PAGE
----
Transnational Class Formation? Globalization and the Canadian Corporate Network


  • Jerome Klassen Massachusetts Institute of Technology
  • William K. Carroll University of Victoria



The issue of transnational class formation has figured centrally in recent debates on globalization. These debates revolve around the question of whether or not new patterns of cross-border trade and investment have established global circuits of capital out of which a transnational capitalist class has emerged. This paper takes up the notion of transnational class formation at the point of corporate directorship interlocks. Using Canada as a case study, it maps the changing network of directorship interlocks between leading firms in Canada and the world economy. In particular, the paper examines the role of transnational corporations (TNCs) in the Canadian corporate network; the resilience of a national corporate community; and new patterns of cross-border interlocking amongst transnational firms. Through this empirical mapping, the paper finds a definite link between investment and interlocking shaping the social space of the global corporate elite. Corporations with a transnational base of accumulation tend to participate in transnational interlocking. While national corporate communities have not been transcended, transnational firms increasingly predominate within them, articulating national with transnational elite segments. This new network of firms reconstitutes the corporate power bloc and forms a nascent transnational capitalist class.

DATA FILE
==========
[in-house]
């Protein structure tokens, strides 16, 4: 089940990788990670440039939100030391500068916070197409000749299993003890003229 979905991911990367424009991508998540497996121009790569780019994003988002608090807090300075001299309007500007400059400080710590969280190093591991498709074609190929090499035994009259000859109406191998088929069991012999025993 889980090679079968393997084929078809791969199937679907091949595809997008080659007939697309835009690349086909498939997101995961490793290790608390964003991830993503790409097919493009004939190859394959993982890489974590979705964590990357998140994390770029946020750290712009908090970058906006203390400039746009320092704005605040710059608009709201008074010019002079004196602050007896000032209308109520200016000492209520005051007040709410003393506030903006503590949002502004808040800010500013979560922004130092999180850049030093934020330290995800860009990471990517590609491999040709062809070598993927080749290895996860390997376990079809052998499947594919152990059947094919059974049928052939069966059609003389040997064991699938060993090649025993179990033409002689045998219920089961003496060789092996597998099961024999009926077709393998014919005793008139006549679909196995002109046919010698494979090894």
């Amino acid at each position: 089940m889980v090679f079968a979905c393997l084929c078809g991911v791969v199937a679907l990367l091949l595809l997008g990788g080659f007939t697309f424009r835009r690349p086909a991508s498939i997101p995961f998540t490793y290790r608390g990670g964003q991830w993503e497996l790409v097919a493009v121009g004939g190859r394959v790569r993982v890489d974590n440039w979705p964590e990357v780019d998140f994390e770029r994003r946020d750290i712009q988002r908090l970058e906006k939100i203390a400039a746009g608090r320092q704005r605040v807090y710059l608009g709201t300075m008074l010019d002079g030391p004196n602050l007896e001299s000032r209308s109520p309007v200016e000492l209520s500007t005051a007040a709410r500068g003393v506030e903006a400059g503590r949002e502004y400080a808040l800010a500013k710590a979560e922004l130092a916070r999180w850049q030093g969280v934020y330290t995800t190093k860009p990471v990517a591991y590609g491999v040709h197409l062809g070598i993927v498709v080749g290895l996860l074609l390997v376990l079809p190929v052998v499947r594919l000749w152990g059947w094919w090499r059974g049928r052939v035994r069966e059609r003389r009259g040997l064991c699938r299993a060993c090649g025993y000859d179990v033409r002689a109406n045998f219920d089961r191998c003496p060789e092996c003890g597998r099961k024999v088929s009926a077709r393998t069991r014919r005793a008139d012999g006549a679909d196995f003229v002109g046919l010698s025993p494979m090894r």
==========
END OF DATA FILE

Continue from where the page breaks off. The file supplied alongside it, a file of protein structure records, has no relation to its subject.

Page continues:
How to Cite

Klassen, J., & Carroll, W. K. (2011). Transnational Class Formation? Globalization and the Canadian Corporate Network. Journal of World-Systems Research, 17(2), 379–402.



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